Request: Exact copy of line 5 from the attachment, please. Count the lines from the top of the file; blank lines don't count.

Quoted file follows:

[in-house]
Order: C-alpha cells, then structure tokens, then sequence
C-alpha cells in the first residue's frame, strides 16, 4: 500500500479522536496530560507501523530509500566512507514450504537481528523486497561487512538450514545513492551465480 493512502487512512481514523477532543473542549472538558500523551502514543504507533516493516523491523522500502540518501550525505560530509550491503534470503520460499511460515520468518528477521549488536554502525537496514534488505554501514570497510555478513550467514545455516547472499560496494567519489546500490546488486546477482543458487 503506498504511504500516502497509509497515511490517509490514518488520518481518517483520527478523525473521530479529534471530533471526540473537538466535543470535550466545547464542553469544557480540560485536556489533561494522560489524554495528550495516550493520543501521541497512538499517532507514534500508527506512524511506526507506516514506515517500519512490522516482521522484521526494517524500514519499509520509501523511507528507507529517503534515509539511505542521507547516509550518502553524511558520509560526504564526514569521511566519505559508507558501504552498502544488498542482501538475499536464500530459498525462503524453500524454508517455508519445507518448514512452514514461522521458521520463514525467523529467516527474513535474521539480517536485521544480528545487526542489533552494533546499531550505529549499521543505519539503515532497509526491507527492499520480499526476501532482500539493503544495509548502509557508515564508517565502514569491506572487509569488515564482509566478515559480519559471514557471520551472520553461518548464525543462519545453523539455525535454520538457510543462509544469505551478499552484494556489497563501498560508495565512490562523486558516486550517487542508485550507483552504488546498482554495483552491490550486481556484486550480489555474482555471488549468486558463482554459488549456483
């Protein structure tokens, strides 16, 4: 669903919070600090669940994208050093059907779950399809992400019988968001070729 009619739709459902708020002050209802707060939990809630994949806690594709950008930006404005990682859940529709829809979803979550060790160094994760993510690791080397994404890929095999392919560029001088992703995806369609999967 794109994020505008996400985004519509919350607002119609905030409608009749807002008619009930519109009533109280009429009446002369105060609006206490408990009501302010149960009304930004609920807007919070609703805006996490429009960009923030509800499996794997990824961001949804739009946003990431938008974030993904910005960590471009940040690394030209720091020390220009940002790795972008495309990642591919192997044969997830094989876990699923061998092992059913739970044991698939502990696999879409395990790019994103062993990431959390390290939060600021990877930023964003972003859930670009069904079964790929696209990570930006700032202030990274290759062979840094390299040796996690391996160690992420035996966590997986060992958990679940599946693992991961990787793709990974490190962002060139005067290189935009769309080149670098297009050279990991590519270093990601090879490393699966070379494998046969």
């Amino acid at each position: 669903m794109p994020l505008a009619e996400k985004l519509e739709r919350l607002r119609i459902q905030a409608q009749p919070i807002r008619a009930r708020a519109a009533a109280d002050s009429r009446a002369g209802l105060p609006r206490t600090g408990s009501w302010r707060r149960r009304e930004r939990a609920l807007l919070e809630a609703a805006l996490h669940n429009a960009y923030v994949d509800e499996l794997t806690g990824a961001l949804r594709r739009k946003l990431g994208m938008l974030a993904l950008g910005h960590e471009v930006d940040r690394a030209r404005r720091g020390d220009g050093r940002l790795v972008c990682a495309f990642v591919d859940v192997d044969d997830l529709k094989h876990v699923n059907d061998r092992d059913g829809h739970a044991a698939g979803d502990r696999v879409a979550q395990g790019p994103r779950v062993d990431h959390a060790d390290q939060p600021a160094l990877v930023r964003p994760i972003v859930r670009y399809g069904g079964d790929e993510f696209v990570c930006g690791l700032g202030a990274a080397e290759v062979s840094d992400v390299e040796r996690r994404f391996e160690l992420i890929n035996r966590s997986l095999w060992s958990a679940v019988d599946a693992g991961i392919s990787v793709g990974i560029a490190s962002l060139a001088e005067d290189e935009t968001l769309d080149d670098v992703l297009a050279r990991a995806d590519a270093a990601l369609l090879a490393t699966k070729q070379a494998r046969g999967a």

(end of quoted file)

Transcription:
């Amino acid at each position: 669903m794109p994020l505008a009619e996400k985004l519509e739709r919350l607002r119609i459902q905030a409608q009749p919070i807002r008619a009930r708020a519109a009533a109280d002050s009429r009446a002369g209802l105060p609006r206490t600090g408990s009501w302010r707060r149960r009304e930004r939990a609920l807007l919070e809630a609703a805006l996490h669940n429009a960009y923030v994949d509800e499996l794997t806690g990824a961001l949804r594709r739009k946003l990431g994208m938008l974030a993904l950008g910005h960590e471009v930006d940040r690394a030209r404005r720091g020390d220009g050093r940002l790795v972008c990682a495309f990642v591919d859940v192997d044969d997830l529709k094989h876990v699923n059907d061998r092992d059913g829809h739970a044991a698939g979803d502990r696999v879409a979550q395990g790019p994103r779950v062993d990431h959390a060790d390290q939060p600021a160094l990877v930023r964003p994760i972003v859930r670009y399809g069904g079964d790929e993510f696209v990570c930006g690791l700032g202030a990274a080397e290759v062979s840094d992400v390299e040796r996690r994404f391996e160690l992420i890929n035996r966590s997986l095999w060992s958990a679940v019988d599946a693992g991961i392919s990787v793709g990974i560029a490190s962002l060139a001088e005067d290189e935009t968001l769309d080149d670098v992703l297009a050279r990991a995806d590519a270093a990601l369609l090879a490393t699966k070729q070379a494998r046969g999967a």